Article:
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A former IDF pilot meets the paramedic who helped save his life during the war in 2006

By 03/26/2023 3:53 PMNo CommentsBy YidInfo Staff

The paramedic from Magen David Adom, who saved his life by pulling him from the rubble after his helicopter crashed during the Second Lebanon War in 2006 against Hezbollah, met the former Israeli Air Force pilot on Sunday.

Because he was comatose for several days after the disaster, the pilot, Capt. (ret.) Noam Gershony, had never met his rescuer. But on Sunday, Shimon Eliyah Abitbul, a paramedic, was introduced to Gershony after he delivered a speech of inspiration to 850 Americans in Israel as part of a Chabad Jewish Learning Institute mission.

The two men hugged in a reunion that had been in the works for nearly two decades.

Abitbul, currently the deputy director of MDA’s Yarden district, remarked, “I kind of met Noam [before], but he never met me.

He mentioned that he had spoken to Gershony’s mother and visited him in the hospital in 2006, but the injured pilot hadn’t yet regained consciousness.

The Kiryat Shemona region experienced confusion during the conflict, according to Abitbul, who also noted that Hezbollah’s rocket assaults were ongoing. When I witnessed Noam’s helicopter collide with another chopper and crash, all of our ambulances were on call then, but I immediately drove to the scene to check for survivors and provide aid.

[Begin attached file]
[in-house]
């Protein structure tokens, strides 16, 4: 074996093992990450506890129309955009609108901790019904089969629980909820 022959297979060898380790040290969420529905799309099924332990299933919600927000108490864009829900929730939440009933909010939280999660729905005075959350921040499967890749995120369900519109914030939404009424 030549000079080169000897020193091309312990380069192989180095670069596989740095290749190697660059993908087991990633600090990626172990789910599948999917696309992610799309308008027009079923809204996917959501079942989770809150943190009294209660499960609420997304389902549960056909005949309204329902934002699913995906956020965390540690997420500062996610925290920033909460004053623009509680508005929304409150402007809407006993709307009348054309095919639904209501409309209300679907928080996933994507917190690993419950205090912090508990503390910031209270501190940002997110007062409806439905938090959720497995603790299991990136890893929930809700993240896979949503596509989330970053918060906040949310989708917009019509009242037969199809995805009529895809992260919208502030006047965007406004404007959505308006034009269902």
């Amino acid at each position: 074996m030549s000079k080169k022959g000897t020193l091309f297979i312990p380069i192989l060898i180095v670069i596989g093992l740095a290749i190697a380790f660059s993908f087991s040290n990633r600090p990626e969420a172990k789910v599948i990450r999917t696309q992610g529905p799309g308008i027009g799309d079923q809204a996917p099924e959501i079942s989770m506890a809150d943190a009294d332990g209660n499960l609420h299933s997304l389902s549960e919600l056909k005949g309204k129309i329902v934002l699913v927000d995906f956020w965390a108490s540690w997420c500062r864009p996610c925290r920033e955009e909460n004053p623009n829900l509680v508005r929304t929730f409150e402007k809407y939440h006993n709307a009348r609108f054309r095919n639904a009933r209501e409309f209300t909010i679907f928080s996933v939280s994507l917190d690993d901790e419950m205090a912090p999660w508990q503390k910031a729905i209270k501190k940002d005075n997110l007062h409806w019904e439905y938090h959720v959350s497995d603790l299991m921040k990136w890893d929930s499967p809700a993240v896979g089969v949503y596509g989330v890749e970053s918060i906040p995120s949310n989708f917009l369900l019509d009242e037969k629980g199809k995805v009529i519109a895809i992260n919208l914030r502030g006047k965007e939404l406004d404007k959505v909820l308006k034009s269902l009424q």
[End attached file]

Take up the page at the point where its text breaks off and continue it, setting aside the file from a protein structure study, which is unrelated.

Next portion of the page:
Maj. Ron Kochba, Gershony’s co-pilot, did not survive the crash, but Gershony did.

“We cut Noam’s seat belt, took him from the wreckage, and attached him to a stretcher as soon as we determined there were signs of life—a pulse, breathing,” Abitbul recalled. He was then taken down to the Mobile Intensive Care Unit team for further stabilization and prompt evacuation after we had covered and treated his apparent wounds.

Gershony was carried by the MDA Mobile Critical Care Unit ambulance a short distance to a Medevac helicopter. He then flew to Rambam Medical Center in Haifa, where he underwent many operations to treat fractured bones, including a spine injury that left him largely paralyzed. After many weeks, he was transported to Sheba Medical Center in Ramat Gan for more surgeries and rehabilitation.

After undergoing rigorous rehabilitation, Gershony was able to walk again with the aid of a cane and resume his athletic activities with the assistance of specially-made skis and other equipment.

At the London Paralympic Games in 2012, he won the gold medal in wheelchair tennis, and millions of people watched as the Israeli flag was raised to “Hatikvah.”

Meeting Shimon was “wonderful, exhilarating, and special for me,” Gershony remarked. “He was there when I was just moments away from passing away, and I’m still alive today because of his tenacity and dedication to saving lives. He has my appreciation for it.


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